Montreal crowd cheers on Jays and 1994 Expos

* The '94 Expos turned up in great numbers this weekend in Montreal, as Olympic Stadium played host to an exhibition series between the Toronto Blue Jays and New York Mets. .... 2014 Canadians in College Letters of Intent 2014 Canadian draft list 2013 Canadians in the Minors  2015 Canadian draft list

By Bob Elliott

MONTREAL -- As always, the best position player Canada has ever produced is up on current events.

Fact: Major League Baseball and the Player’s Association agreed to bump penalties for performance-enhancing drugs from 50 to 80 games for a first violation, and from 100 games to a season-long 162 for a second positive. A third violation stays as a lifetime ban.

“What does it matter, 50 or 80? Once you are stained, your reputation is stained for life no matter what you do after,” said Larry Walker. “That’s why I used nothing but Canadian maple syrup on all my pancakes all those years.”

Fact: The Detroit Tigers signed Miguel Cabrera, who turns 31 next month, to an eight-year, $248 million US contract extension.

“I read where Mike Illitch bought the Tigers for $85 million and he’s able to give out a contract like that?” said Walker. “Everyone wants to blame the players for the strike in 1994. That should settle the argument who won the strike in 1994, the owners or the players.”

The strike of 1994 was the reason Walker was back in Montreal, along with evenko booking the New York Mets and the Toronto Blue Jays for a pair of games, the first at Olympic Stadium since the Expos departed in 2004.

Montreal had a six-game lead in the National League East in 1994 when the season was banged.

One fan held up a homemade sign Saturday which read:

“Montreal Expos

1994 World Series champs”

Had you told me that either Expos fans or Montrealers would almost fill Olympic Stadium to cheer for the Blue Jays, giving Melky Cabrera and Jose Bautista of the Centre of the Canadian Universe Blue Jays standing ovations say, 20 years ago, I’d have bet the house against it.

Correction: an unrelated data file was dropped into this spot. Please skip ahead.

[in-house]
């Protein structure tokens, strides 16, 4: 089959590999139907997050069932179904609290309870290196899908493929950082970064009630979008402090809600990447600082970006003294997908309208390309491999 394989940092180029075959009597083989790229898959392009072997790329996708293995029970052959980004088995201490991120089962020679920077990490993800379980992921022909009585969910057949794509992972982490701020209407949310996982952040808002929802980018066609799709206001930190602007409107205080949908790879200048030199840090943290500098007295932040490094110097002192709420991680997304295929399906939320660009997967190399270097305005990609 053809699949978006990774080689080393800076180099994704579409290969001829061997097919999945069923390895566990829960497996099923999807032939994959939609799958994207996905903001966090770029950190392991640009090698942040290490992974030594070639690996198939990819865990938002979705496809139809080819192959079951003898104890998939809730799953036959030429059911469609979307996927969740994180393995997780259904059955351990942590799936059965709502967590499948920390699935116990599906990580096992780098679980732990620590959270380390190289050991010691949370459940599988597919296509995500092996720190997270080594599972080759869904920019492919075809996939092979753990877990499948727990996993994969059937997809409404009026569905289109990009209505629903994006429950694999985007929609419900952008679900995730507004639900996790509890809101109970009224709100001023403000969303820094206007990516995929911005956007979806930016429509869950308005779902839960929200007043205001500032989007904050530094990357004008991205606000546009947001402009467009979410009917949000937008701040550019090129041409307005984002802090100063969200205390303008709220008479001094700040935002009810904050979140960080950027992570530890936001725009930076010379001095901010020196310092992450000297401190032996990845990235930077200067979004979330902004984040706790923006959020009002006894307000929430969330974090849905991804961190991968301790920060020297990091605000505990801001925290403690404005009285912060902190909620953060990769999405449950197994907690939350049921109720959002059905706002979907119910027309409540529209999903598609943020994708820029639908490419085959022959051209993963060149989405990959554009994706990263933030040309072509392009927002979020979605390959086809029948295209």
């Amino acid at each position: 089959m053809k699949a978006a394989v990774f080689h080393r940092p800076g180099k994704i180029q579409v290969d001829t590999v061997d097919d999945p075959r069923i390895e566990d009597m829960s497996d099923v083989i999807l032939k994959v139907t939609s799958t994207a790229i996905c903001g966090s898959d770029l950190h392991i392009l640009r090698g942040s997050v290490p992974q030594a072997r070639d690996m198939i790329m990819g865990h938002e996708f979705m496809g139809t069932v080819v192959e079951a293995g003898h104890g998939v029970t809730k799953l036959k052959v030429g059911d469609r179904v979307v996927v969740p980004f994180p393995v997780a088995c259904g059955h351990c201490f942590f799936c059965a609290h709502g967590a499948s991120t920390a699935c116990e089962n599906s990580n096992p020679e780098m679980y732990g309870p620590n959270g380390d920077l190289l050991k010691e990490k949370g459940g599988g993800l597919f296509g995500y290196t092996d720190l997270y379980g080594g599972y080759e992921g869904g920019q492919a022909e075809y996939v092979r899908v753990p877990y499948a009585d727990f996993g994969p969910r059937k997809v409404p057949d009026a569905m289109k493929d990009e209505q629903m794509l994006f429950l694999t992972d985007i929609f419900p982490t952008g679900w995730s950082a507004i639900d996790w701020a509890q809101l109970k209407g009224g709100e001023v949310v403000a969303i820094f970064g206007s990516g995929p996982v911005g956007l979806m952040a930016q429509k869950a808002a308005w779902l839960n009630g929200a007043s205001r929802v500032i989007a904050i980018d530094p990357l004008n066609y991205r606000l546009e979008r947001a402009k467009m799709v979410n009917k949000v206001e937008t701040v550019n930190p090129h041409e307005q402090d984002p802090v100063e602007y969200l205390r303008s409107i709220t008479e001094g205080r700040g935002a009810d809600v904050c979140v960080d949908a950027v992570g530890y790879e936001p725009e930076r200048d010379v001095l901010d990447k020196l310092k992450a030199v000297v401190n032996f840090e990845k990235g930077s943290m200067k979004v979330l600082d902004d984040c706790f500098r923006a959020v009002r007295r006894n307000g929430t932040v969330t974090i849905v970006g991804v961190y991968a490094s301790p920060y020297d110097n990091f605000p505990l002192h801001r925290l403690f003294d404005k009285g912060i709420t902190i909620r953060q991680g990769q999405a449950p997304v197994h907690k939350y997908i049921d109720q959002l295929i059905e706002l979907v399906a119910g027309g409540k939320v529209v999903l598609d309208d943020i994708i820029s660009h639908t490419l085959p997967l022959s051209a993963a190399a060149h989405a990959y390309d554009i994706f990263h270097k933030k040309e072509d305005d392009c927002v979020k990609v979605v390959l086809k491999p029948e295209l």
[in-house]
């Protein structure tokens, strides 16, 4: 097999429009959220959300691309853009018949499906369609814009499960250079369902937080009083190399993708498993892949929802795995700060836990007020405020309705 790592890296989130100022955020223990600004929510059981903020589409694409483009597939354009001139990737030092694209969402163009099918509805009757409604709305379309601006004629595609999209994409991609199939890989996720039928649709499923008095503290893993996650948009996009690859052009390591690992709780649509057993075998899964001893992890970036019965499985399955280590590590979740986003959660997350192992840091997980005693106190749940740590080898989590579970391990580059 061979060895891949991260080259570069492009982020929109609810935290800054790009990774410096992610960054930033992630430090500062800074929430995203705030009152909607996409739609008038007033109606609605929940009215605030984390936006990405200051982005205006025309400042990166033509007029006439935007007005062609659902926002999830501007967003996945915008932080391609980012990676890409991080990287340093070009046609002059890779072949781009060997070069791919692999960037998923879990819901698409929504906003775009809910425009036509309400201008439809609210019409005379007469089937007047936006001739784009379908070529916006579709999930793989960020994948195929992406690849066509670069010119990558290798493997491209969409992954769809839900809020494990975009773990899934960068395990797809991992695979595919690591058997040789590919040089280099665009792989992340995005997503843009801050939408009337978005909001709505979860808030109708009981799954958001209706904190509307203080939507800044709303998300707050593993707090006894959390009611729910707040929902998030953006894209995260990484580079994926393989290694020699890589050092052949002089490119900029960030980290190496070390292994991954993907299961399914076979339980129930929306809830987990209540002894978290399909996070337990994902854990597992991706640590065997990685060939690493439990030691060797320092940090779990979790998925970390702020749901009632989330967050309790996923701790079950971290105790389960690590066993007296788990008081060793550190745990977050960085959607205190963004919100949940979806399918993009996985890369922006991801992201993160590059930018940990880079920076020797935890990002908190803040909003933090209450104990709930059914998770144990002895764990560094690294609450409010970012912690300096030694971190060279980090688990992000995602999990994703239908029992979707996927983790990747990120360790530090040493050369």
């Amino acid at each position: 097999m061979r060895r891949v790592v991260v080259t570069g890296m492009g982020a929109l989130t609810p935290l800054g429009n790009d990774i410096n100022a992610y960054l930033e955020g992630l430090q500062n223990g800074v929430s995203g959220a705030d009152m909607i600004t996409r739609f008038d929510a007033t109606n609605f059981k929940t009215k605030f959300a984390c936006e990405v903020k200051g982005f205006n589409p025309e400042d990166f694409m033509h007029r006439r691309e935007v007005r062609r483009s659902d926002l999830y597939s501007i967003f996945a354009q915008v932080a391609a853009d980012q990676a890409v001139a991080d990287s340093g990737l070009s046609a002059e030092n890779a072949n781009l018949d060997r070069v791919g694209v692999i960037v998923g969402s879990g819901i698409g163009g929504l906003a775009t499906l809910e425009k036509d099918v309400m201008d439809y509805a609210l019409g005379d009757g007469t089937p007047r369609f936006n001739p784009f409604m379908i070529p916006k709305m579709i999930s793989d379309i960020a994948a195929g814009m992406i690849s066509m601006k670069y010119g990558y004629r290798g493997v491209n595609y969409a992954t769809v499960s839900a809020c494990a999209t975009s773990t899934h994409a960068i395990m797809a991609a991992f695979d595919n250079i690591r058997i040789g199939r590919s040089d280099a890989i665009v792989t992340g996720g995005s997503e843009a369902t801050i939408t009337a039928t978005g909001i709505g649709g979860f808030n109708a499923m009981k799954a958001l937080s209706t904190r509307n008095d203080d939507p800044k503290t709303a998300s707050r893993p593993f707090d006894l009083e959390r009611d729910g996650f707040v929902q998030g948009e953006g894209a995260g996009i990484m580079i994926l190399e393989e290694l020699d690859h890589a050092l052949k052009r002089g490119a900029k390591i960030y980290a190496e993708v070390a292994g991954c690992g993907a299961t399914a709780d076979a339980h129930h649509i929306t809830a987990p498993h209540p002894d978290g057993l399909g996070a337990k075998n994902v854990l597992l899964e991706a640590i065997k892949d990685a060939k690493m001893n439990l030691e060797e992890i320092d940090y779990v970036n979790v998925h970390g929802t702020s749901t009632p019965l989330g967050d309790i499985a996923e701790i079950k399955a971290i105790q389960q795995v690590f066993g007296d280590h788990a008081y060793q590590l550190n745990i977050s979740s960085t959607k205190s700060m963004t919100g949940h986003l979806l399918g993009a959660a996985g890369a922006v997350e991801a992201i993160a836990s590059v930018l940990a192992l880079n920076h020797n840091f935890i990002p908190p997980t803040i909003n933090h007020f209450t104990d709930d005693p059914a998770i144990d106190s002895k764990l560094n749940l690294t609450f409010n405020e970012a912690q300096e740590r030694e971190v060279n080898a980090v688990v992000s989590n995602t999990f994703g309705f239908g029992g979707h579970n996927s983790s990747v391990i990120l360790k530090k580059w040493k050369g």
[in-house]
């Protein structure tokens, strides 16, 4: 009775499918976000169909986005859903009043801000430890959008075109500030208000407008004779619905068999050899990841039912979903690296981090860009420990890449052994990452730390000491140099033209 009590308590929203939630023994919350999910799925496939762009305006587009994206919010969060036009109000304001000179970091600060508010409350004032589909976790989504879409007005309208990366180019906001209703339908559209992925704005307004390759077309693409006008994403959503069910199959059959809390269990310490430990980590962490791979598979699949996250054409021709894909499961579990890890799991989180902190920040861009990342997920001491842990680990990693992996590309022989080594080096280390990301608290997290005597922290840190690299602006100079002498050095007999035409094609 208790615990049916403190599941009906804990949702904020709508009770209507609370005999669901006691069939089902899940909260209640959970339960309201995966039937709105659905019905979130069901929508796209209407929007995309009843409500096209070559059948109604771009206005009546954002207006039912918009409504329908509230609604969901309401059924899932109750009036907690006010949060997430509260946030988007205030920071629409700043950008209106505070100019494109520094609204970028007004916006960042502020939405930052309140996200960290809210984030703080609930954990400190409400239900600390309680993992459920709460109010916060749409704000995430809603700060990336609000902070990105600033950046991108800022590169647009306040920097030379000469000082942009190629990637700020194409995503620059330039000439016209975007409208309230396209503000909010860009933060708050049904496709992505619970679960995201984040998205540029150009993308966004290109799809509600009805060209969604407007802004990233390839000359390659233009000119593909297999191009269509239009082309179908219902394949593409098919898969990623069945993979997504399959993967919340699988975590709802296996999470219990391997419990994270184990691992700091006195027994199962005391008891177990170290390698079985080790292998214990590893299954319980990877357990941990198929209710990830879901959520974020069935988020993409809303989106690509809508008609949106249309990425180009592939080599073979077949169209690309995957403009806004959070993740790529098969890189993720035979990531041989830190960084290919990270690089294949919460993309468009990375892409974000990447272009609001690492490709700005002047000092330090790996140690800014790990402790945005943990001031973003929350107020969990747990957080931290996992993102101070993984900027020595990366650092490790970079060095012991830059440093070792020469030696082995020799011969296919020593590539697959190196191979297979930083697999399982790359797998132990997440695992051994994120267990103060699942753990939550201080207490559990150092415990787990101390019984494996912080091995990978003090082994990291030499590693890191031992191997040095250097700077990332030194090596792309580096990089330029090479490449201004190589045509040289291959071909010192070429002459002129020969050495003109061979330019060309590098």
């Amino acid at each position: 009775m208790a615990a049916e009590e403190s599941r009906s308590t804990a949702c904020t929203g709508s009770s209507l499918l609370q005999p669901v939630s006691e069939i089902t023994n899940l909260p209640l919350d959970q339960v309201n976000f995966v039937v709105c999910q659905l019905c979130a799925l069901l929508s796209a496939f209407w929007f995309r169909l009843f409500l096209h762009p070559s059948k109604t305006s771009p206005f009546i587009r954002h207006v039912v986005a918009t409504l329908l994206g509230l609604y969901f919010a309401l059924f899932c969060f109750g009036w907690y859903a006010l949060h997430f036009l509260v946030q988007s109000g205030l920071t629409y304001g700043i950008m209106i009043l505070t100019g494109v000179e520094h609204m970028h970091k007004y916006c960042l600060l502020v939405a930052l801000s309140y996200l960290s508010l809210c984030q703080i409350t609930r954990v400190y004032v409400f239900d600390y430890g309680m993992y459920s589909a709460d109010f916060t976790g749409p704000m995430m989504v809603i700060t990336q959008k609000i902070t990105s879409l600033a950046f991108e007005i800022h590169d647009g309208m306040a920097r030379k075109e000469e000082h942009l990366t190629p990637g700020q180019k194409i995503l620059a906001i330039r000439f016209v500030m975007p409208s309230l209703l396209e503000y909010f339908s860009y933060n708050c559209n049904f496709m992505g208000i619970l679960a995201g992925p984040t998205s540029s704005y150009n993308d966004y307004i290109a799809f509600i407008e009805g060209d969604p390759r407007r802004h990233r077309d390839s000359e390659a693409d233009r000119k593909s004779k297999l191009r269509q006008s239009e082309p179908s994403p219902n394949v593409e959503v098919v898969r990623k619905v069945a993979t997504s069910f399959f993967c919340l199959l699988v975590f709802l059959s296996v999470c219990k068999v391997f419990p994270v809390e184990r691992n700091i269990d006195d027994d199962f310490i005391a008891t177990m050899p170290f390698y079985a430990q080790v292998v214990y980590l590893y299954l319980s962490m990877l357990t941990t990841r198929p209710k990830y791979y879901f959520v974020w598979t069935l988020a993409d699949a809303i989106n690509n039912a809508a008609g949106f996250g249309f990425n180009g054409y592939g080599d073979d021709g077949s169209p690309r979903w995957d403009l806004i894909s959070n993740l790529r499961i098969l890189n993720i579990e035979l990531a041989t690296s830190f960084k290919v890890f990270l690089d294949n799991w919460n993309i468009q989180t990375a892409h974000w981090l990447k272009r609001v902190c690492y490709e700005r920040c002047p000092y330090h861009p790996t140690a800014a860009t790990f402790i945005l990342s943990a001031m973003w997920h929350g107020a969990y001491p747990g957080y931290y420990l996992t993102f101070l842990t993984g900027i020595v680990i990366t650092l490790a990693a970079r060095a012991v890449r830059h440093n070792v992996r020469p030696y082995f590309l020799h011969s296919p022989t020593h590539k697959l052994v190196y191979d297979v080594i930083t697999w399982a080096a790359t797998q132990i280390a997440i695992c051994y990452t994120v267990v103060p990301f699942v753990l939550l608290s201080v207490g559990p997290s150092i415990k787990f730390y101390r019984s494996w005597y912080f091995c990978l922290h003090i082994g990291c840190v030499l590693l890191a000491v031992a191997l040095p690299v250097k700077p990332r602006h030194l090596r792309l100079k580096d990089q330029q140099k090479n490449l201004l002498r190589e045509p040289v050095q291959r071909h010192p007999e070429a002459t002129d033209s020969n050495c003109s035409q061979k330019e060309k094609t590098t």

Same for five, 10, or 15 years ago.

Yet, it happened Saturday when Cabrera broke up a scoreless game with a two-run homer, and on Friday when Bautista went deep.

“That’s the way I remember this place: electric,” said Tim Raines, who played for the Expos from 1979-90 and again in 2001, and is now a minor-league coach in the Jays system.

The Mets and the Jays brought out the fans. Brett Lawrie, with his glove, solid pitching, Cabrera and Batista entertained them. There were 50,229 fans on Saturday and 46,121 Friday.

The two-game total of 96,450 dwarfs the combined consecutive games attendance high of 66,940 that the Tampa Bay Rays drew to Tropicana Field last year.

“These two crowds are like we used to draw all those years we’d get knocked out on the last weekend,” said former Expos manager Jim Fanning. “This can’t be anything but good for baseball in Montreal. The stadium has never been more crisper or more fan friendly.

“Never since it opened in 1977 has the turf looked as good.”

Players on hand from the 1994 team were Moises Alou, Sean Berry, Denis Boucher, Wil Cordero, Joey Eischen, Darrin Fletcher,  Cliff Floyd, Lou Frazier, Marquis Grissmon, Heath Haynes, Gil Heredia, Ken Hill, Tim Scott, Tim Spehr, John Wetteland, Rondell White and Walker, along with coaches Joe Kerrigan, Pierre Arsenault and manager Felipe Alou.

Walker, Grissom, and the father-and-son Alou combo received the largest ovations, along with the group as a whole. Players went on strike Aug. 12, 1994 and were told all would be settled within two weeks -- and on Sept. 14 commissioner Bud Selig cancelled post-season play. Owners planned on locking out players in the spring of 1995, so to strike was the only leverage the union had.

In the 1960s, Montreal ownership approached John McHale of the commissioner’s office on the best way to land an expansion franchise. Charles Bronfman liked McHale so much he hired him as president.

In a bit of symmetry, John McHale, Jr. of the commissioner’s office stood at the back of the press box briefing media on his trip to Montreal. He saw Expo caps downtown, fans pouring into the stadium and excitement in the stands. Like any big-league park.

Yet, it’s not McHale’s call. Expansion is not on the horizon.

Now, if Tampa Bay’s Stuart Sternberg wants to sell?

Well, there is some nice St. Lawrence riverfront property. It has location, fans and a baseball history.

All it needs is an investor.